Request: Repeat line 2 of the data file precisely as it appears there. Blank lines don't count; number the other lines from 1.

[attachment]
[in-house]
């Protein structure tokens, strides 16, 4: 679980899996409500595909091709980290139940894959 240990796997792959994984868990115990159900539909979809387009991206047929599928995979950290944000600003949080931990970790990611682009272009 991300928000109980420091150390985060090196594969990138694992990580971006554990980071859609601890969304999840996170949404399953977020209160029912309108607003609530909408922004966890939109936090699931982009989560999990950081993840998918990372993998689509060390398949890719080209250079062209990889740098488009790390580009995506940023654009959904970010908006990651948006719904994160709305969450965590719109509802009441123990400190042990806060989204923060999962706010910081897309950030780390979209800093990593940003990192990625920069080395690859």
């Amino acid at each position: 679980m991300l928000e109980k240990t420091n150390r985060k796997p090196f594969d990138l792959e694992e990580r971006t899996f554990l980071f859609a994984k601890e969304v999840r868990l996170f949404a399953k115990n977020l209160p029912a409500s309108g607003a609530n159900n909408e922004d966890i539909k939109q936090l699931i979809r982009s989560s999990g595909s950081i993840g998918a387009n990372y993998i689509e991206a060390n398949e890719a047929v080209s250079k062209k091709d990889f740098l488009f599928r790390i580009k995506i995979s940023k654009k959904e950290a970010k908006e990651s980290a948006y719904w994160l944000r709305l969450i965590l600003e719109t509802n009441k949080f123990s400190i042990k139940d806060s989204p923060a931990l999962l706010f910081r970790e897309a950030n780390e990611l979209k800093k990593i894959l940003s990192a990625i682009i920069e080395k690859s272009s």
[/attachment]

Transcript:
């Protein structure tokens, strides 16, 4: 679980899996409500595909091709980290139940894959 240990796997792959994984868990115990159900539909979809387009991206047929599928995979950290944000600003949080931990970790990611682009272009 991300928000109980420091150390985060090196594969990138694992990580971006554990980071859609601890969304999840996170949404399953977020209160029912309108607003609530909408922004966890939109936090699931982009989560999990950081993840998918990372993998689509060390398949890719080209250079062209990889740098488009790390580009995506940023654009959904970010908006990651948006719904994160709305969450965590719109509802009441123990400190042990806060989204923060999962706010910081897309950030780390979209800093990593940003990192990625920069080395690859």